Starting in Saarbr├╝cken: Information density, complexity and cross-linguistic variation

It’s October already and I have just received my appointment as a guest professor in the SFB (special research unit) on Information density in Saarbr├╝cken. I will teach a class on “Cross-linguistic variation in structural complexity” and I’m excited to learn more about information density and possible applications of existing hypotheses and tools to typological comparison.

Compiling a list of glosses from your glossed examples in a LaTeX document (under UNIX)

If you have many interlinearized examples in your LaTeX documents, you have probably wondered about the best way to handle them. Here are some ideas. There are two potential problems with the glosses: 1) different publishers may have different requirements for how to print them, so transferring glossed examples from one manuscript to another may be difficult. 2) You’ll want to have a list of all the glosses in your document, and it should be complete and consistent. To solve all that, the main strategy is to label all your glosses explicitly as such by using a new command we may call “Gloss”:

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Pretty WALS maps

A pretty map with WALS data, generated by GMT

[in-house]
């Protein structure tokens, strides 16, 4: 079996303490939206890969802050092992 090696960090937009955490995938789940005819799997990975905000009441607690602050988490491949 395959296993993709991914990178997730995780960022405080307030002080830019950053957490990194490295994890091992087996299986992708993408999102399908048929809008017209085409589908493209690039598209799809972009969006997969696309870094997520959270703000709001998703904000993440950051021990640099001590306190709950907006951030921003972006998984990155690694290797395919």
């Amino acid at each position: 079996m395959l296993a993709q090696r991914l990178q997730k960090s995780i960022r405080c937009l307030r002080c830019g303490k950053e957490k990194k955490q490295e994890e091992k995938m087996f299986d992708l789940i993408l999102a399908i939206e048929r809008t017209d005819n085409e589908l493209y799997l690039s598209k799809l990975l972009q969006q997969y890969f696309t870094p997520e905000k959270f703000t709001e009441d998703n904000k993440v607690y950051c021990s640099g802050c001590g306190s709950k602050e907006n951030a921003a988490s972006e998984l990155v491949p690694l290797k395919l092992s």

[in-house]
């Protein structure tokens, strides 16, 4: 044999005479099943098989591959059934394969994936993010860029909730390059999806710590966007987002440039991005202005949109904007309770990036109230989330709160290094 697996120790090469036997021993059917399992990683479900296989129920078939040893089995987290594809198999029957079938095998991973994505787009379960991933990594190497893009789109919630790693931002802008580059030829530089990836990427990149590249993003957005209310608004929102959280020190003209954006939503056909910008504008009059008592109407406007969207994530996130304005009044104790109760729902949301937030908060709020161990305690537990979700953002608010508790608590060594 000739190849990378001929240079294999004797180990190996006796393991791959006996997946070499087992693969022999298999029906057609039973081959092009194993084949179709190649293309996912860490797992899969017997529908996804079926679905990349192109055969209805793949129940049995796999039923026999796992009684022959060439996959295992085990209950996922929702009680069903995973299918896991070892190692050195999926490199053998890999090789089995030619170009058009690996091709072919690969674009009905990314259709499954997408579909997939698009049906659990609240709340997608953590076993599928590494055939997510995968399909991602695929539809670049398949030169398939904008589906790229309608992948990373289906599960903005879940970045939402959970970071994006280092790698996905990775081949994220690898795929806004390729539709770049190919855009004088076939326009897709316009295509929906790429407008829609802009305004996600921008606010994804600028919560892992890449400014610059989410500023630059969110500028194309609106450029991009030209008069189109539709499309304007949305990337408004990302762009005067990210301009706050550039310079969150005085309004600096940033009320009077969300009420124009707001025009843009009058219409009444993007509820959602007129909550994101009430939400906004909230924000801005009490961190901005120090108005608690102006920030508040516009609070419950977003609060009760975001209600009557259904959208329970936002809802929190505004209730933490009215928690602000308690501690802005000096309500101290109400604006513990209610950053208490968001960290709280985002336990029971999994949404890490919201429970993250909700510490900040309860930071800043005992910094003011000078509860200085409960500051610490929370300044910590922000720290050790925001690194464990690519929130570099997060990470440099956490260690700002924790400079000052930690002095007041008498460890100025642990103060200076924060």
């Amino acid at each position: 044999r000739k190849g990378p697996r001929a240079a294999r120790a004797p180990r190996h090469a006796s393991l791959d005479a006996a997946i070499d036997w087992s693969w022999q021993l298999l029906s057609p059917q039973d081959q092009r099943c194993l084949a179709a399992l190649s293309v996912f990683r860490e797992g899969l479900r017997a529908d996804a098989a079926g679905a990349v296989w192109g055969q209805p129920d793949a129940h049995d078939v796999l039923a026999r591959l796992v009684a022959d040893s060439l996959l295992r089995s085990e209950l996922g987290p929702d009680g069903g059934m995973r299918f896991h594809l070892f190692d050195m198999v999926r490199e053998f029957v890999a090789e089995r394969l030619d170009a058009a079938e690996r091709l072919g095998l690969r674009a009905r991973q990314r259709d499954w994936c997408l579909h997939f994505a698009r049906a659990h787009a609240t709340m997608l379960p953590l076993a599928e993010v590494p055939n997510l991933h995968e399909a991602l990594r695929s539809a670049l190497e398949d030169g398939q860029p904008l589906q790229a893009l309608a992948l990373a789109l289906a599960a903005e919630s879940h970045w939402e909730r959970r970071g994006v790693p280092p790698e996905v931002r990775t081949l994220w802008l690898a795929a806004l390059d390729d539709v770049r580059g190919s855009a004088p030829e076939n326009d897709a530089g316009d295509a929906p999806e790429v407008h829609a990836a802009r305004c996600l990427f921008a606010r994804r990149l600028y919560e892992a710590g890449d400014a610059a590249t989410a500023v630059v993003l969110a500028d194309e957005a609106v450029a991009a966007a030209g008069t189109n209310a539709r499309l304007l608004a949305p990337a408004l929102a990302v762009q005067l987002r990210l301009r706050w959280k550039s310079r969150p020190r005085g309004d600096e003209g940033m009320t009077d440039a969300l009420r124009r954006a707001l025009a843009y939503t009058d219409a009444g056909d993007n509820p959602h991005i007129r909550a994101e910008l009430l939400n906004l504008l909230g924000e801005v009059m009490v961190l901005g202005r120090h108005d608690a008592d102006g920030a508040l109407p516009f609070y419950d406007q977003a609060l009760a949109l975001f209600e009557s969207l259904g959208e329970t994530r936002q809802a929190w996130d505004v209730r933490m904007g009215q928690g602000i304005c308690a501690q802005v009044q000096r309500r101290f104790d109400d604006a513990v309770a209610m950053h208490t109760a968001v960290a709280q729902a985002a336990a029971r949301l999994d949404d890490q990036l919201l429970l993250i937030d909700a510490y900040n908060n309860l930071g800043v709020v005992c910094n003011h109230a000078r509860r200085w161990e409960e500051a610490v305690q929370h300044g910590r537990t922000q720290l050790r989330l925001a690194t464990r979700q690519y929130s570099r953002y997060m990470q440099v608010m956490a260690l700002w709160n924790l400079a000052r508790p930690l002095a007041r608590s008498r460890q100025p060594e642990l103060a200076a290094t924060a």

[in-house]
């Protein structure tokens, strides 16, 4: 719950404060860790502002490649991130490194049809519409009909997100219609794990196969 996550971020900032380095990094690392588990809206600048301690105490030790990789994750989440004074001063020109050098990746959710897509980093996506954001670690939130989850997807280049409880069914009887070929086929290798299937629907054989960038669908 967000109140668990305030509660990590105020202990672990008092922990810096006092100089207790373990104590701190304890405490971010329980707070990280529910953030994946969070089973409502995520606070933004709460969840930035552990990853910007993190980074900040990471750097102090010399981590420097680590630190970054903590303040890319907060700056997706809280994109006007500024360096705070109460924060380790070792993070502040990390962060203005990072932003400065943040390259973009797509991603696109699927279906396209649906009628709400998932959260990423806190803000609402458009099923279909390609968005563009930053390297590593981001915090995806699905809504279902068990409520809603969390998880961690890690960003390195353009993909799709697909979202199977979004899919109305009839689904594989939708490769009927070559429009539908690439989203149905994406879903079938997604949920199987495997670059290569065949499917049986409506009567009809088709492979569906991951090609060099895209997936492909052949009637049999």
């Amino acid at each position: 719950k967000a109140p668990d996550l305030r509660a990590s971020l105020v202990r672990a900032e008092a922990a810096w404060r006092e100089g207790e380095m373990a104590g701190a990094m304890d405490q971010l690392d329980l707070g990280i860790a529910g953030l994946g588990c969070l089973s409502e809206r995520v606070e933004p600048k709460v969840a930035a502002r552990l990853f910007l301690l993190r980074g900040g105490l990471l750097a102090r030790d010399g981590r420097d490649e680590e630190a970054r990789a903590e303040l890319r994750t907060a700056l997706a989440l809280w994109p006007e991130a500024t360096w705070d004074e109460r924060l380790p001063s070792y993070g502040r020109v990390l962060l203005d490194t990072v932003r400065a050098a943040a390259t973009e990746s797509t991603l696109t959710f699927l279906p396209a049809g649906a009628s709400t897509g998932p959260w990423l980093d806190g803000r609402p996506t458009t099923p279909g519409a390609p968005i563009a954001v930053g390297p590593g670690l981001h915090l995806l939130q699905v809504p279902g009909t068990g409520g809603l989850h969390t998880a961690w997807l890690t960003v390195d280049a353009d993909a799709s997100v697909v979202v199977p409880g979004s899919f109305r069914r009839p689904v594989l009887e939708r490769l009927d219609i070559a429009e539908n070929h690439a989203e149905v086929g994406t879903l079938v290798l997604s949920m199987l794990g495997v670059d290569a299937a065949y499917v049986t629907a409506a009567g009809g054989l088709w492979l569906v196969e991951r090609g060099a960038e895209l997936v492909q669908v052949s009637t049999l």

A pretty map with WALS data, generated by GMT

The World Atlas of Language Structures maps data from typological studies to a world map. In addition to the online version, there is also a program for the local production of maps.

An even prettier map, in SVG format, with the background customised in Inkscape
An even prettier map, in SVG format, with the background customised in Inkscape

However, the options for customisation are limited. I use the free and open command-line tool GMT for the production of linguistic maps. It has awesome tools for all kinds of tasks, including the mapping of symbols from a file of coordinates. Here is a quick guide on how to produce your own pretty WALS map.

  1. Download your data set from WALS in tab-separated values (there is a button just underneath the header). Save it as walsXY.xy, where XY is the WALS feature you want to map.
  2. Remove the metadata lines at the top of the file and the header of the table.
  3. GMT does not distinguish between tabs and other simple blanks. Replace all simple space characters by nothing or a character of your choice.
  4. Start GMT and move to the directory to which you have downloaded your data set and where you want to produce your map.
  5. In the same folder, create a cpt file containing the colors that you want to assign to different values. My wals.cpt file has the following content: (number of WALS value, RGB values).
    1 240/11/0 
    2 0/210/240
    3 240/180/0
    4 28/142/59
    5 28/54/142
    6 90/28/142
    7 211/211/170
    8 0/0/0
  6. Run the following commands in GMT:
    pscoast -R-180/180/-70/80 -JQ7i -K -Ssteelblue > walsXY.ps
    psxy walsXY.xy -R -i5,4,2 -J -O -Sc0.15c -Cwals.cpt >> walsXY.ps
    
  7. For more options, see the documentation of GMT.